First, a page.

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mclearw1

Executor of will old girlfriend?

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There is nothing to contest unless she shows up and seeks to be appointed the estate executor. What you do is open probate and ask that you be appointed by the court as the estate executor. If she shows up to contest that then the court can resolve the conflict at that point. 

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Be very careful.  I had a very similar case.  Critical question:  did the will leave the estate, or any part of it, to the old girlfriend?  If she was simply nominated as the executor and can't be found, the preceding suggestion is correct. If she was also the beneficiary of the estate, or any part of it, then you must find her and turn the legacy over to her.  If she is a beneficiary and you cannot find her after due diligence you will have to turn her legacy over to the receiver for your state, or to the court, depending on your state's laws.  The lapse of time does not make the will invalid.  

 

I might note that faillure to probate a will that leaves part of an estate to someone in order to prevent that person from receiving their legacy may be considered fraud and have severe consequences.

 

But, if she a beneficiary and she predeceased your Dad, then the legacies may have lapsed.  Whether the legacy lapsed is a matter of state law.

 

You should consult with an attorney who can review the will and advise you how to proceed.

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Hi there,

 

As suggested above, it would probably be in your best interests to discuss the situation with a local attorney. You can find a number of qualified attorneys in your area by referring to FindLaw's lawyer directory. In the meantime, you might want to check out the following FindLaw sections -- as they have each have a number of helpful informational articles relevant to your situation:

Good luck!

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The will only nominates an executor, and the nominated executor isn't actually the executor until and unless appointed by the court.  If you want to serve as executor of your father's estate, you're free to file a petition with the appropriate court and explain the circumstances.  It's possible that you'll have to make some effort to locate the nominated executor (and you'll definitely have to do so if, in addition to nominating the old GF as executor, the will also leaves some portion of the estate to her), but I would not expect you'll have much trouble with this.  Not a good DIY project, however, so I suggest you consult with a local probate attorney.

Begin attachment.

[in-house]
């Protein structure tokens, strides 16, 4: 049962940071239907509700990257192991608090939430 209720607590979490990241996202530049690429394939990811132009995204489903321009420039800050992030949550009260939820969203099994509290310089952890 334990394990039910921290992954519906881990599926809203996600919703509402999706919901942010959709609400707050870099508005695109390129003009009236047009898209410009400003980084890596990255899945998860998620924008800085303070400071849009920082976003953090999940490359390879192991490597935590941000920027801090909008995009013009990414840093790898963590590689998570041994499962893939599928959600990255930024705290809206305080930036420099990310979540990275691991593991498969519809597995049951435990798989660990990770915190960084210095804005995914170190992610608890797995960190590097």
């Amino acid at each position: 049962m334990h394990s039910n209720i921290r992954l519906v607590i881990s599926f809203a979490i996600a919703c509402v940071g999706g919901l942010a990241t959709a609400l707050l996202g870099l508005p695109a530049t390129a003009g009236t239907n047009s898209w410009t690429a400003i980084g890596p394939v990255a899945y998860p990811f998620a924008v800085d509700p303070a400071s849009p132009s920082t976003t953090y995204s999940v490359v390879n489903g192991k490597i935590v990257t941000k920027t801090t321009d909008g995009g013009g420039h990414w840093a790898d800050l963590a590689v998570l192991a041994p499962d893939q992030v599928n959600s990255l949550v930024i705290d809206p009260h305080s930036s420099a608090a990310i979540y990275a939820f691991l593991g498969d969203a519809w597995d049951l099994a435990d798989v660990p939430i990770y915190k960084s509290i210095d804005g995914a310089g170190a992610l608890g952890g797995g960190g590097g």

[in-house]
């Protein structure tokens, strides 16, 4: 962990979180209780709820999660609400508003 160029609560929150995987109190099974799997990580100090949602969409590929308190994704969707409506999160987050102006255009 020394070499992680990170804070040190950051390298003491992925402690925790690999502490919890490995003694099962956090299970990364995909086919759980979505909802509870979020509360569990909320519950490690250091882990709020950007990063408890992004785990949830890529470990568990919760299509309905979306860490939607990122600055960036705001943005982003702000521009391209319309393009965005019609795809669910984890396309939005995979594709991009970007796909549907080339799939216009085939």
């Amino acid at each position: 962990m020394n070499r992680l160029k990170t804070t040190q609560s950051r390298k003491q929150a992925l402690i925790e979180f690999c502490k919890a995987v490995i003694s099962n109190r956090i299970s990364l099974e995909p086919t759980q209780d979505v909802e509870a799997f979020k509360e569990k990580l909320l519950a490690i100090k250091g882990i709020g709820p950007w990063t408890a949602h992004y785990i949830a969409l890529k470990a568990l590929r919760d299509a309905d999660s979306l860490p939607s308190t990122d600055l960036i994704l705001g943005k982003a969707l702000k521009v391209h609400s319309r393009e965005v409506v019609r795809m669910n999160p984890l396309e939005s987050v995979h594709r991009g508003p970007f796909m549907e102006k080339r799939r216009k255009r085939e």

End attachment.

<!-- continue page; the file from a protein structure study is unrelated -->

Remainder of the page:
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If she was simply nominated as the executor and can't be found, the preceding suggestion is correct. If she was also the beneficiary of the estate, or any part of it, then you must find her and turn the legacy over to her.  If she is a beneficiary and you cannot find her after due diligence you will have to turn her legacy over to the receiver for your state, or to the court, depending on your state's laws.  The lapse of time does not make the will invalid.  

 

The OP only asked about the role of the executor, and that was all that I addressed. If the OP wants the role of executor, nothing stops him/her from submitting the will to probate and seeking appointment as executor. That’s the way to at least get the probate process started.

 

If the former girlfriend is a beneficiary of the will, then that’s a different issue that will need to be addressed by whomever the executor turns out to be. I agree that the former girlfriend may well still be entitled to whatever the will gives her, if she can be located. 

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An honest effort in good faith must be done to try to locate this person.  If you know her name, estimated age or date of birth, or any previous street address where she lived (no matter how old the address is), you can pay a local private investigator a few hundred dollars to have a comprehensive search done through statewide and nationwide databases (and even the death index) to get her current whereabouts or find out if she is deceased, and this expense is most likely reimbursable from estate assets.

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